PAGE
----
Aunt T.

For years after she came to visit, we kept her bottle of Ocean Spray prune juice in the refrigerator. It became a science experiment. How long can we keep it in here before the bottle spontaneously combusts? Can glass decompose under the will of sheer grossness? No one would touch it.

“It’s good for you,” she’d say. My brother told me after that it makes you poop, but I didn’t believe him. Once, he said that my teddy bear was a demon. “You can see it in their soulless eyes.” You can’t trust someone after they tell you something like that. I remember the prune juice, cold and bitter, in my mouth and how it tasted like Kool-Aid gone wrong. Like maybe it once had dreams and aspirations of being delicious and yet, had decided not to.

Two hours later on the pot, six-year old me had read the entire American Girl series about Samantha and my mother thought I had fallen in. I heard my brother laughing from the room he shared with my sister. It was 14-year old laughter on the brink callousness, but still smeared with boyhood. And in the end, I didn’t mind having read so much. That summer at the Waller County Public Library, I won their reading award and received a 50 dollar savings bond for my efforts.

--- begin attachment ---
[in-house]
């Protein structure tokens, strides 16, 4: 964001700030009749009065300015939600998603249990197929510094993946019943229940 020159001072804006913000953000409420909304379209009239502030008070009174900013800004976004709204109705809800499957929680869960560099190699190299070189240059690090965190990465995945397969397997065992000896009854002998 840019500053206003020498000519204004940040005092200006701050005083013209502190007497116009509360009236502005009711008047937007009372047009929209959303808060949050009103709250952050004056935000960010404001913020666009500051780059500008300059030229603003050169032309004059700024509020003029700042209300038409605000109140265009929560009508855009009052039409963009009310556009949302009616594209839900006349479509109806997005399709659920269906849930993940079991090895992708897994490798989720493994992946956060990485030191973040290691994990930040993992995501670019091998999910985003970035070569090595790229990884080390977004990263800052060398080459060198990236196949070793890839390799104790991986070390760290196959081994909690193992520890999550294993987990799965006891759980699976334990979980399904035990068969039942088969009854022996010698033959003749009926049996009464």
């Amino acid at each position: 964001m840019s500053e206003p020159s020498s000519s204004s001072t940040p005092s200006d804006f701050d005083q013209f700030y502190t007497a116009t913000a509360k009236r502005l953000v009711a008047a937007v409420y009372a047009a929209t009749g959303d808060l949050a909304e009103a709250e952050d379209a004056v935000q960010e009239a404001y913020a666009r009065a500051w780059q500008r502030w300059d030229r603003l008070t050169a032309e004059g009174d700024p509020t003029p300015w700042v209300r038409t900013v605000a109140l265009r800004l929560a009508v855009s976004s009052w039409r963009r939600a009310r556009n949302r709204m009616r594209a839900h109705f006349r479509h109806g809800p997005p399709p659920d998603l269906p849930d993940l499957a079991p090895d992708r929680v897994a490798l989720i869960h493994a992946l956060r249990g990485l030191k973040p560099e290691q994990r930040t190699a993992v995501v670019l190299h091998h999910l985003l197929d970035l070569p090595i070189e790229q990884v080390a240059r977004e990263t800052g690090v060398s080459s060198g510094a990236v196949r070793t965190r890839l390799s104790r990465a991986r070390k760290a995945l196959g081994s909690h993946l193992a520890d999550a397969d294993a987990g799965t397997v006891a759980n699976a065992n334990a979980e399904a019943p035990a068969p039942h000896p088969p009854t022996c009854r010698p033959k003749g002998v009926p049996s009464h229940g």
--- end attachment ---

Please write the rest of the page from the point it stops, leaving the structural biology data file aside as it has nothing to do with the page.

Titus Sardines and onions. Buttered french bread. Watching the Young and the Restless. These were a few of her favorite things.

I can still hear The Beatles on our record player. Lucy in the Sky with Diamonds wafting out slow and psychedelic. If we were all sitting there, she’d hum along and my Dad, her brother, would soon follow. It reminded them of their father. Back then, I didn’t know the words, but I still tried to sing. And I would spin around, and around, and let the ruffles of my skirt flounce out. I can still hear The Beatles and her laughter.

Now, I wish I had called you more.